Compress your Powerpoint and Word files!

Have you ever created a PowerPoint or Word file that was so huge, that you couldn’t upload it to a website, or email it to someone because it exceeded a file size limit (Or you could, but it took forever)?

Did you know that with just a couple of clicks, you can drastically reduce the size of your file without any noticeable difference in quality?

Why does this happen?
One of the most common reasons that these file sizes get out of control is that you have huge photos which haven’t been resized appropriately. You just drop images onto the page, and drag a corner to resize them, right? Well the Office application apparently keeps the entire image around in case you want to make it bigger again. (The same thing applies to websites – if you upload a humongous photo, and just tell the page to display it small, it is still loading that humongous photo!)

What can you do to fix it?
Fortunately Word and PowerPoint have a nifty feature to compress all the images in the document.

Click on any picture in the file. Then click the “Format” tab near the top right of the menu. With the Format menu displayed, click on “Compress Pictures”.

the MS picture format menu
the MS picture format menu

You’ll get the Compress Pictures popup box. You will want to keep the “Apply to selected pictures only” UNCHECKED, so that you only have to do this once! You can just click OK to start the compression, or you can click the Options button to choose your options.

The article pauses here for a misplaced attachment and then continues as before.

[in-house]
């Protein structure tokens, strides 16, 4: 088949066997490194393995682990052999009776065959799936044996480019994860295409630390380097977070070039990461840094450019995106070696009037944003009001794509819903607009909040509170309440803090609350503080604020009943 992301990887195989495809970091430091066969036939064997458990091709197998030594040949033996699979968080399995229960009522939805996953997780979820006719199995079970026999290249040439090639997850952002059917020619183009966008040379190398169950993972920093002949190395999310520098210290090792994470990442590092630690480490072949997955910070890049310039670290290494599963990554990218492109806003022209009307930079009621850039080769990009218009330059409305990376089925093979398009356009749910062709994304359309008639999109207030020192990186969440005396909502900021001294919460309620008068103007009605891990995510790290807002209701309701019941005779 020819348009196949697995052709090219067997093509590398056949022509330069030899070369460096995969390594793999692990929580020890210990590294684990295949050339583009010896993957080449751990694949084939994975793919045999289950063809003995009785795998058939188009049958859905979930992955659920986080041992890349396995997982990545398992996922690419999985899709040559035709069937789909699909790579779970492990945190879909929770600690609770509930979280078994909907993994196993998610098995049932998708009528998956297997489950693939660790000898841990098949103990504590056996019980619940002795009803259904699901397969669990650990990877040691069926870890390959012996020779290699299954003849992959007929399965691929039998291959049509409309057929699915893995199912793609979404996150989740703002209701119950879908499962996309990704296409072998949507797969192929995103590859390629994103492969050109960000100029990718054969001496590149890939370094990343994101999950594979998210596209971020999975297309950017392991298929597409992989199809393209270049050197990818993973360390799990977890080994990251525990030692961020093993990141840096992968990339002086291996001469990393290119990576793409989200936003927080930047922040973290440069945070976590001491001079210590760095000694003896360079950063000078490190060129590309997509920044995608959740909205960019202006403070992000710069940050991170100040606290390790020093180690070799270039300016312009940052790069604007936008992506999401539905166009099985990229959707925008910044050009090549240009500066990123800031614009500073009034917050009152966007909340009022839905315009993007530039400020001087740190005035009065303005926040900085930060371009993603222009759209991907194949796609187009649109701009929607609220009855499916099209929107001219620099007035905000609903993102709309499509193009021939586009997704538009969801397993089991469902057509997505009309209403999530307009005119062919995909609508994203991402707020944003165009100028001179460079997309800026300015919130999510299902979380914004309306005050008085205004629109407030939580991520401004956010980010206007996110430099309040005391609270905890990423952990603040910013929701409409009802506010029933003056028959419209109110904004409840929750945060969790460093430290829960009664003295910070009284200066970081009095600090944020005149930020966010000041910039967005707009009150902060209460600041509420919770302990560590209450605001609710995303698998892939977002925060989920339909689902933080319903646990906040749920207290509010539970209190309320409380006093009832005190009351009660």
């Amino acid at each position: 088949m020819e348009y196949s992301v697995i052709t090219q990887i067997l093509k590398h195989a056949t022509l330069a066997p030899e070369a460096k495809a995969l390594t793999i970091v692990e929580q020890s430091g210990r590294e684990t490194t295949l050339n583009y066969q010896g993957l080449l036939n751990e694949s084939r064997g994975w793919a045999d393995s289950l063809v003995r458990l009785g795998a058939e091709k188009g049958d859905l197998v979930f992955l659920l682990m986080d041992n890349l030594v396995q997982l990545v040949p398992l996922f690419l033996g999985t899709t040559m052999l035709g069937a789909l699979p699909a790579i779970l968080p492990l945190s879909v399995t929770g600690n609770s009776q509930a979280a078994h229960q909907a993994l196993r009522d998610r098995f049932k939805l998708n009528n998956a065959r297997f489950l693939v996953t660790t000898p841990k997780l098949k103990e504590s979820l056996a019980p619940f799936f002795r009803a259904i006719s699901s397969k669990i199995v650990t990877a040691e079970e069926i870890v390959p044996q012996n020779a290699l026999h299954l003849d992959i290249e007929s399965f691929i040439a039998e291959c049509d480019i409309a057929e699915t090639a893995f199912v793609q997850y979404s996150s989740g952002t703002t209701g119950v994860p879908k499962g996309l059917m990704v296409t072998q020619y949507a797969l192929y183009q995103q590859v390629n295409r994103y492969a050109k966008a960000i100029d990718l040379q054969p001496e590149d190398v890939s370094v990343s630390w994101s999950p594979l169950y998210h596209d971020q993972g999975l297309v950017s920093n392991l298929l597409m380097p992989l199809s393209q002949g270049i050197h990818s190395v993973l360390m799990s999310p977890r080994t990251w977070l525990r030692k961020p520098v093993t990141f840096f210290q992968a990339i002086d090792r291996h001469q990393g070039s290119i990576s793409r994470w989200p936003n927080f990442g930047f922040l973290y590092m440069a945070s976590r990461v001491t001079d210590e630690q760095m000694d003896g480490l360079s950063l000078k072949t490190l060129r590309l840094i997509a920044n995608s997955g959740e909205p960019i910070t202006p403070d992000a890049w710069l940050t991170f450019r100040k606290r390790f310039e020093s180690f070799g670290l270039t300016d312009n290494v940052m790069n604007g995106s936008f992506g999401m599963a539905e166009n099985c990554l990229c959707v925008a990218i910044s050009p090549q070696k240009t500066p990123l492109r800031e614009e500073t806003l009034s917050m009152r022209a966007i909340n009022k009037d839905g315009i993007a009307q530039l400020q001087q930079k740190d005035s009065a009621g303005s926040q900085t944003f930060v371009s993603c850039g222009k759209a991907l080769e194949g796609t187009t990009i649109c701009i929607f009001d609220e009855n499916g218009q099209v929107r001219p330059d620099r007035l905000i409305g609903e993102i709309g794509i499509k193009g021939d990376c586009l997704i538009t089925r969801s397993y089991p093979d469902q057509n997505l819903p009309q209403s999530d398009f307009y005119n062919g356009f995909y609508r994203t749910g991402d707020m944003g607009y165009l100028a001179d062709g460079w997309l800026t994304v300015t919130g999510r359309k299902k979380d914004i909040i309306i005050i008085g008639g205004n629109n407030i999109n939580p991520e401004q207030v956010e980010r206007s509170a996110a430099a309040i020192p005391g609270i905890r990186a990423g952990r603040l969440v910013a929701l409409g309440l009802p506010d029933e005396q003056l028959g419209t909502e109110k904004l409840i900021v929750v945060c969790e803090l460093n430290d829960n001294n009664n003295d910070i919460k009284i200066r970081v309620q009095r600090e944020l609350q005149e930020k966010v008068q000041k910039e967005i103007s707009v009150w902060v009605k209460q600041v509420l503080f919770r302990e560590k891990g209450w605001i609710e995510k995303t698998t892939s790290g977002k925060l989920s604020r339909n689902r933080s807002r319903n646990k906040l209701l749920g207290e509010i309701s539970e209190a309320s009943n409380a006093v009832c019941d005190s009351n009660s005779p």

The Compress Pictures popup box
The Compress Pictures popup box

The options allow you to choose how much to compress the images – whether for print, screen, or email (smallest size). I’d suggest starting with Email, and if you notice an unacceptable quality of the final file, then you can undo and choose to compress for print or screen.

The Compression Settins popup box
The Compression Settings popup box

Before you save it, take a look at the size of the file. Then save, and look at the size of the file again – it should be much smaller, depending on the number of photos and how big they were to start with. I’ve seen reductions of 80-90% quite often.

This technique addresses only one potential cause of huge files – read this article to find out about several other causes and what to do about them: [Reduce the size of your PowerPoint files].

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